There is a good web site to start from for S links and info:

    http://www.trainweb.org/crocon/sscale.html

    By all means, feel free to chat and ask questions here.

    Boxcab E50
    **********
    Books & More For Sale: http://www.train-orders.com/RLD.html N Scale For Sale: http://www.train-orders.com/NFS.html


    Railroadiana, RR photos & more- Please visit my TRAIN ORDERS web site!
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  6. #6
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    MRH had a great article on this in their 1st edition. It works for any scale and any era. It is based on the length of your rail cars. I don't remember it per se but it was something like 3 x length (ie car is 9" then 3X would be 27" radius) will work but look toy like, 4 X would be better and look better and 5 X is best. You can download that issue for free here http://model-railroad-hobbyist.com/mrh2009-01/download as they are forever free for all issues
    ratled
    Modeling a proto lanced SP line in the Klamath River area in 1980 - "The State of Jefferson line"

  7. #7
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    027 is 27 inch radius... if that's too big, S Helper offers track in 25 and 20 inch radius.
    Check out this link;
    American Flyer Compatible S scale model trains from the Showcase Line
    and open up the + on track, then open the + on sectional, then open track.

    The old American Flyer track had 19 inch radius curves.
    Jim Bruneau
    Colorado Springs

    ALCO's Forever!

  8. #8
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    O27 is 13.5 radius. SHS Helper has 20" radius in their starter sets with road bed like the Bachmann track. American Models has 21" radius on their brass track that looks like the old Atlas code 100 brass track. Everything SHS makes runs on their track. AM equipment should do fine on the SHS track also.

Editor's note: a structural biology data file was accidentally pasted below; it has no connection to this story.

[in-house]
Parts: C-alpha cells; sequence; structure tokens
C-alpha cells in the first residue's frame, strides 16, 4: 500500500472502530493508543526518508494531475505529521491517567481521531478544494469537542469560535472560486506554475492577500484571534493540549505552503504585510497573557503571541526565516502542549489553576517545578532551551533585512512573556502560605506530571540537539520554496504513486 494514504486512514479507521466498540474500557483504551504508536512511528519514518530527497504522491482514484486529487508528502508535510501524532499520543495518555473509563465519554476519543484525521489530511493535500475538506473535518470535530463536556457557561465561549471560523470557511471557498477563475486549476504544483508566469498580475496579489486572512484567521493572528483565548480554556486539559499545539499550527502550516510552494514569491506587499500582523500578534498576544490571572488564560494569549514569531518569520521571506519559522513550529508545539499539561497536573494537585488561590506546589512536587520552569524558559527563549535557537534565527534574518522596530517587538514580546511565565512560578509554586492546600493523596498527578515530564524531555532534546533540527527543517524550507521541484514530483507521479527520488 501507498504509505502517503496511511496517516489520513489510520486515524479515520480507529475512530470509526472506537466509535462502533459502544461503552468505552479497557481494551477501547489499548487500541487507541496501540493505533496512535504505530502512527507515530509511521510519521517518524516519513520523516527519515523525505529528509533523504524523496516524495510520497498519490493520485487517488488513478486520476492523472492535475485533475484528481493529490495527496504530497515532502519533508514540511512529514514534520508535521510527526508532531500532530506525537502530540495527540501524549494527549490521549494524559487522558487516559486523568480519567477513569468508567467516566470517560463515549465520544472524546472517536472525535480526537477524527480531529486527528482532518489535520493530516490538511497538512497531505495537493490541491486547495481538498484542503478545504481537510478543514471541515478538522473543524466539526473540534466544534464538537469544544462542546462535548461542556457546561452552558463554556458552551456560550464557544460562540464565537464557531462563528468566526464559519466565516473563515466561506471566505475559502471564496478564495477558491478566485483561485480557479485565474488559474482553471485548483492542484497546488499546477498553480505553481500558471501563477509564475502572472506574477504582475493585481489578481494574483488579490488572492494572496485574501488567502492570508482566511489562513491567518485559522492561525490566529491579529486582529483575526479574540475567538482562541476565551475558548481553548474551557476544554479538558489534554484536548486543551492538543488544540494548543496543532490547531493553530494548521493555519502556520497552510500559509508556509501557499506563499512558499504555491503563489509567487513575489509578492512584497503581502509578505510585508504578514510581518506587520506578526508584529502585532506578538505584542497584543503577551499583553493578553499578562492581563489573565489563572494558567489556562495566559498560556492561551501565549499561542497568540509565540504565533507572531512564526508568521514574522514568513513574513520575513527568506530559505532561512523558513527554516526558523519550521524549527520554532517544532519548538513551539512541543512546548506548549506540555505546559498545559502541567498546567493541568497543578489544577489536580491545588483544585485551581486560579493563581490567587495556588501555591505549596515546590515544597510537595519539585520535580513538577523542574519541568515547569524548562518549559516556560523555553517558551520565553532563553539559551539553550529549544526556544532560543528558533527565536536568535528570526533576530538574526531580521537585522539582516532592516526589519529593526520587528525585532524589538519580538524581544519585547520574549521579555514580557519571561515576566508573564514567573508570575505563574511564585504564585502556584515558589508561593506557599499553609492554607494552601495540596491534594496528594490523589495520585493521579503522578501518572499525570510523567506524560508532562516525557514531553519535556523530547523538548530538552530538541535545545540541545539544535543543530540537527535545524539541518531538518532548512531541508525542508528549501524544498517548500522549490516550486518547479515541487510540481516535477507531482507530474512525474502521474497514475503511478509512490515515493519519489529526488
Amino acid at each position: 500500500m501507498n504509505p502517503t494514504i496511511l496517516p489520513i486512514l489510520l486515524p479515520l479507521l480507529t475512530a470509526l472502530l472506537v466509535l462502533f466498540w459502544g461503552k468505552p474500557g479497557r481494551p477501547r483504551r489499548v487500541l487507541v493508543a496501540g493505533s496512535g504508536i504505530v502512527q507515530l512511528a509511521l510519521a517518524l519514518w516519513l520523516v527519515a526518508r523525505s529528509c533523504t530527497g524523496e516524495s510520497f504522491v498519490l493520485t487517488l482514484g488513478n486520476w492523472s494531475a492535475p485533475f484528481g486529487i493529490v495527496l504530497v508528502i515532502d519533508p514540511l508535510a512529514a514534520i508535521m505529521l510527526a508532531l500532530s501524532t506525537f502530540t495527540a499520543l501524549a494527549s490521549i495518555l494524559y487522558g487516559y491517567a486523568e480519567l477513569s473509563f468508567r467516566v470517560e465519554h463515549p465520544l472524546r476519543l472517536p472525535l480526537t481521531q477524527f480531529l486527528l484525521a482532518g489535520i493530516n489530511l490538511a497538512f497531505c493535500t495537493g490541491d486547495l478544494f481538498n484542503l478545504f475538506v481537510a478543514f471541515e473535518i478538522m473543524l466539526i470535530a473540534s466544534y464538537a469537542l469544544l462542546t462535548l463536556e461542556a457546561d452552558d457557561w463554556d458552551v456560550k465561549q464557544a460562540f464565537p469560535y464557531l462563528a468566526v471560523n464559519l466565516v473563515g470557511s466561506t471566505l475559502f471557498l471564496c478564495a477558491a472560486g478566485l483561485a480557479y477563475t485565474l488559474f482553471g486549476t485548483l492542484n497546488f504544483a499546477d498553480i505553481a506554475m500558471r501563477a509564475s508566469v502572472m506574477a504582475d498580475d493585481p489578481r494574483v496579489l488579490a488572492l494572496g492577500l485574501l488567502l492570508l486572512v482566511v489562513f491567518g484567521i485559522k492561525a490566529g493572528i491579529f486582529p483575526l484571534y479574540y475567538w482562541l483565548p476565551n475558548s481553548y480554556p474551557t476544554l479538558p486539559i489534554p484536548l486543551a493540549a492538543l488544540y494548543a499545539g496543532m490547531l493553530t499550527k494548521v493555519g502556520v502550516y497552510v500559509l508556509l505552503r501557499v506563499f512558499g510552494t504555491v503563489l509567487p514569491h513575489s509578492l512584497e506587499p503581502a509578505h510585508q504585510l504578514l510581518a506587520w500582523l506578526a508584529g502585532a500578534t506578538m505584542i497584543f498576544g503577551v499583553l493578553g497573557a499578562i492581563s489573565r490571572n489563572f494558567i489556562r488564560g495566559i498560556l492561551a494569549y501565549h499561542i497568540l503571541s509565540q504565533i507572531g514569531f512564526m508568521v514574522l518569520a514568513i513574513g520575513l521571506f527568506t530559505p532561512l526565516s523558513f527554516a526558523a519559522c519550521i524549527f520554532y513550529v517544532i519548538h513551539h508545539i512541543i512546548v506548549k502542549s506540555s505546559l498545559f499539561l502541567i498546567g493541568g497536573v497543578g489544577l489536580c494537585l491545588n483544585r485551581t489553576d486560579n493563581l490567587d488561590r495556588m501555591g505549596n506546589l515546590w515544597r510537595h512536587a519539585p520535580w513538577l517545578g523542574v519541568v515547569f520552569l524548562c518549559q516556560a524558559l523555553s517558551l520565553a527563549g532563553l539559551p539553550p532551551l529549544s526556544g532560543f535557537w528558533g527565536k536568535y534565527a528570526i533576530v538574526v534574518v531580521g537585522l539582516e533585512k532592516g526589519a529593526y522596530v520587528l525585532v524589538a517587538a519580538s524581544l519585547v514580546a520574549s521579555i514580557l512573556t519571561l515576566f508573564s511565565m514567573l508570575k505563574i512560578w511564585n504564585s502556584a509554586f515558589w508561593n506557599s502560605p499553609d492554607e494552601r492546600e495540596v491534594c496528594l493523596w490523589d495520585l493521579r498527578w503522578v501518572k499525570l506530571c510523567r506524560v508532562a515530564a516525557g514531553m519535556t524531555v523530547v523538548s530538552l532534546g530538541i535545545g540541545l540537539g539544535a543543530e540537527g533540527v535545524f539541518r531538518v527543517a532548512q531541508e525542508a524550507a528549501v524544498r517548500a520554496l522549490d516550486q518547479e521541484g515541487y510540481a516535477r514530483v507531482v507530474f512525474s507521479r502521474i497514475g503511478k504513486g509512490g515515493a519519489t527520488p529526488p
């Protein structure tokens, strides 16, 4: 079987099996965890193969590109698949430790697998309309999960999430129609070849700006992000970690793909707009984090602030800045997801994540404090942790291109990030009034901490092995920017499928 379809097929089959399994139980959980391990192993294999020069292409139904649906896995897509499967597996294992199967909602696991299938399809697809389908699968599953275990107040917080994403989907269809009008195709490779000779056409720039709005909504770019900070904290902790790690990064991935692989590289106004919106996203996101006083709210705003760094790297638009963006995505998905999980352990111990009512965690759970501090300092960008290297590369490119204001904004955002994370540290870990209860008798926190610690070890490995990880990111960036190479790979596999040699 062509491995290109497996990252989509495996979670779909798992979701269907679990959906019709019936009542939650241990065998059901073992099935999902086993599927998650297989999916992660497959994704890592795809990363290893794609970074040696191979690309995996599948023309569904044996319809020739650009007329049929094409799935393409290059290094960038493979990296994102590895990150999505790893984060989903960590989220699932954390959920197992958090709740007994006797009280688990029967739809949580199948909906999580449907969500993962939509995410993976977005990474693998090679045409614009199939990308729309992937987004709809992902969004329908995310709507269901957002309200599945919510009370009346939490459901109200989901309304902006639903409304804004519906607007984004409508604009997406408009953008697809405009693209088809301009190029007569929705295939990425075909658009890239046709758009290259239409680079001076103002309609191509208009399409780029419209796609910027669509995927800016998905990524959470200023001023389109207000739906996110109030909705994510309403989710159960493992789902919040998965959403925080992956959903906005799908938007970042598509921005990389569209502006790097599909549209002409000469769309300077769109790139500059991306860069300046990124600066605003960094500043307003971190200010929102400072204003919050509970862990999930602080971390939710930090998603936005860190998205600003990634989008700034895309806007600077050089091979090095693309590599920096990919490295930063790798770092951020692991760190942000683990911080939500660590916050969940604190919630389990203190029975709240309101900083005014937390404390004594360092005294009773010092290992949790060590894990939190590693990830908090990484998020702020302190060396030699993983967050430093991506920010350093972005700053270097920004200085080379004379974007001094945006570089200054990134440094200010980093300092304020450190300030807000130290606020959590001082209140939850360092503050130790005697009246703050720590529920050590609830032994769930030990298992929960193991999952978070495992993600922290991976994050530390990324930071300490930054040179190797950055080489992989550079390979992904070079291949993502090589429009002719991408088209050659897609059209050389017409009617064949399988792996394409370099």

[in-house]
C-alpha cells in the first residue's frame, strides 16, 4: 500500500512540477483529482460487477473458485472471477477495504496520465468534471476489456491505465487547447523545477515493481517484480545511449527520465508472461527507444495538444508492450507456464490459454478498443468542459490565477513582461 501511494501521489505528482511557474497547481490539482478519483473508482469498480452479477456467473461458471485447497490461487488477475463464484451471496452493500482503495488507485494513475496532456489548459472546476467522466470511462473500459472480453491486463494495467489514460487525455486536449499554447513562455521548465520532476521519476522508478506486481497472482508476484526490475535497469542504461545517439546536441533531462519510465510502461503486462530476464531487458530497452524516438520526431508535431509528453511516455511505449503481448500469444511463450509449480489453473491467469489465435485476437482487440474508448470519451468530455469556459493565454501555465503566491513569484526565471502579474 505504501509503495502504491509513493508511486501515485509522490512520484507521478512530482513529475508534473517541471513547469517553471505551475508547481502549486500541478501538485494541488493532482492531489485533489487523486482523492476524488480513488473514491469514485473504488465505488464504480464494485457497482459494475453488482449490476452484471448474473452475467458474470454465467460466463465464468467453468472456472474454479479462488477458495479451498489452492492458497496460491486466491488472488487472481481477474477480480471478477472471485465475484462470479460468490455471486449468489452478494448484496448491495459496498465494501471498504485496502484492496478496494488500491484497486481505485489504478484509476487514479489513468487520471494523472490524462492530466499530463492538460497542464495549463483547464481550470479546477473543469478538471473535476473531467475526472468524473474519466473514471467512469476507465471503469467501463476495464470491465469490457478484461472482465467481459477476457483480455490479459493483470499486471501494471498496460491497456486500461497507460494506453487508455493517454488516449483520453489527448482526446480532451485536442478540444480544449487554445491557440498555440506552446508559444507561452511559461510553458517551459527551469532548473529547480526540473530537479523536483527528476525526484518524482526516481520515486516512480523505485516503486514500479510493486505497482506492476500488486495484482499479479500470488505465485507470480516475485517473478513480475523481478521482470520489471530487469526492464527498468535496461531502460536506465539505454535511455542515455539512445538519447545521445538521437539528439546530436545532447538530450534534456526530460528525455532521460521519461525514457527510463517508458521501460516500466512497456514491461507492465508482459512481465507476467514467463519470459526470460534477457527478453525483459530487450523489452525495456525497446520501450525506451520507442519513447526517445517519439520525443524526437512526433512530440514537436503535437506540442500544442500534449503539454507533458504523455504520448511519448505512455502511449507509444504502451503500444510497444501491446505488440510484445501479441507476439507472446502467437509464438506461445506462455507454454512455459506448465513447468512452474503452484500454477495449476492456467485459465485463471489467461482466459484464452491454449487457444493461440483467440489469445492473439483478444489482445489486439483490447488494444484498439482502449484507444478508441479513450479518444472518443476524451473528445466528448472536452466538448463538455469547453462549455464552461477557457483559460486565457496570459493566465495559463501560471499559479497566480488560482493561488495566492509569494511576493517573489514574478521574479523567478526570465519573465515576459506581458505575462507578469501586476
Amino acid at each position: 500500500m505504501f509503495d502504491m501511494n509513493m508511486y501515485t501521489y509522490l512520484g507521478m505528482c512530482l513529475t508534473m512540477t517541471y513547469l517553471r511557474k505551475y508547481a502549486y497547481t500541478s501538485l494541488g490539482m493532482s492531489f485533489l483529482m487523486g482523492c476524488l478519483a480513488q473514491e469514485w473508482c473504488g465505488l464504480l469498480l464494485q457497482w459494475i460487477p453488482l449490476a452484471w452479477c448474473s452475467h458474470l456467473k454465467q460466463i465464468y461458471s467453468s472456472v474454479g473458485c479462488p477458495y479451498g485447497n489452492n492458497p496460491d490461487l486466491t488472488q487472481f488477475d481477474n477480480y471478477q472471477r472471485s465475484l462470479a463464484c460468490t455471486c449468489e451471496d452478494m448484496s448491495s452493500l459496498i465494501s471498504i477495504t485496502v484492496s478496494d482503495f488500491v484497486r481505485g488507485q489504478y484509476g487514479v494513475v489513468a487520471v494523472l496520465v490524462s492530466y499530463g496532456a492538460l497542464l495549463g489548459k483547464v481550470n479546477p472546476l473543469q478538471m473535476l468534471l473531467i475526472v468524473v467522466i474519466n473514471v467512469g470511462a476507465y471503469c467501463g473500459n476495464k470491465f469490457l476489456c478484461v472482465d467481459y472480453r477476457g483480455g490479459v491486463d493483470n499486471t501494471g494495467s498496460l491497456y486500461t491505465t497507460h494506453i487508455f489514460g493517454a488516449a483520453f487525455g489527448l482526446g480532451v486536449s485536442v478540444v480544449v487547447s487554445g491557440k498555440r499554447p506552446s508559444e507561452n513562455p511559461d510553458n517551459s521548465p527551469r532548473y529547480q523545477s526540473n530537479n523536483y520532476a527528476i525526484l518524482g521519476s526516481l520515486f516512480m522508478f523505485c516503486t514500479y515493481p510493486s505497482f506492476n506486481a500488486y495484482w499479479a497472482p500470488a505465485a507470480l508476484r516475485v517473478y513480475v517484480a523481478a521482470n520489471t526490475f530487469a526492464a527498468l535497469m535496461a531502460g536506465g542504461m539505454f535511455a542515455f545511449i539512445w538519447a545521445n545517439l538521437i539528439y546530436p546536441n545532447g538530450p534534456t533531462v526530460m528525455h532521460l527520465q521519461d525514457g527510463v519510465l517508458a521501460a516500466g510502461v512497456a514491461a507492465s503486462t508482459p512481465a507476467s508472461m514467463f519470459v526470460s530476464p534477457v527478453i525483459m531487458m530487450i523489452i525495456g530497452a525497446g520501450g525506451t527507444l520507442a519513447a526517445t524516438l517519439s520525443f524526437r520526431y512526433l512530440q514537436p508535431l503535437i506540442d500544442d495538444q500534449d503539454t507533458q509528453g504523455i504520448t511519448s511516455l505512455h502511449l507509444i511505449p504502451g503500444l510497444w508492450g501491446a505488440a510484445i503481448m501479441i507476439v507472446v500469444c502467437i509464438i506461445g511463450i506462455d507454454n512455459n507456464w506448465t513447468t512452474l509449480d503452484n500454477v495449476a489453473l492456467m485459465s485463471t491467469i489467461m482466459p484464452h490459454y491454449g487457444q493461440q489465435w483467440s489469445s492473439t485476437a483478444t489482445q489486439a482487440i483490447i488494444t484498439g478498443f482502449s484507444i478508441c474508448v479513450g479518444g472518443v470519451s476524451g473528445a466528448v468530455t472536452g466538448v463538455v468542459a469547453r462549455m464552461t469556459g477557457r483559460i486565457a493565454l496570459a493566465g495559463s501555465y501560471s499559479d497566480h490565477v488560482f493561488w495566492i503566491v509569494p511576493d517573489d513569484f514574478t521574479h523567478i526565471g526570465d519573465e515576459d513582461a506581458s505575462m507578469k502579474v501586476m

9. #9
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    Greg-

    Memory lapse tonight- What was the radius of AF track? Wasn't it twenty one inches? Making a forty two inch circle. I cannot dredge it from the old gray matter tonight... :tb-wacky:

    Boxcab E50
    **********
    Books & More For Sale: http://www.train-orders.com/RLD.html N Scale For Sale: http://www.train-orders.com/NFS.html


    Railroadiana, RR photos & more- Please visit my TRAIN ORDERS web site!
    "If it ain't broke, you're not trying!" "The handyman's secret weapon- Duct Tape!" (Red Green)
    - (#1,10,11,15)-
    (GEC-ES #12, 18, 25, 51, 55, 64, 67 ,68, 79, 89, 90, 93, 110, 119, 127, 132, 136, 138)
    Do you issue Model Railroad passes? Let's trade!

  10. #10
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    Boxcab E50, I sure don't recall AF's old track radius. Roadranger mentions 19" radius and that sounds right. I uses AF track on a layout once and it seemed to me that 19" radius is what it was but that was 26 yrs ago. Talk about the old gray matter........I do remember reading that the AM FP7 could run on the AF track but some filing may have to be done on the steps for trouble free truck rotation. I didn't want to do that so I went to Gargraves instead. Tomalco and Shinohara came out with flex some time in the mid 1980's and that is when I decided to go scale.

    Greg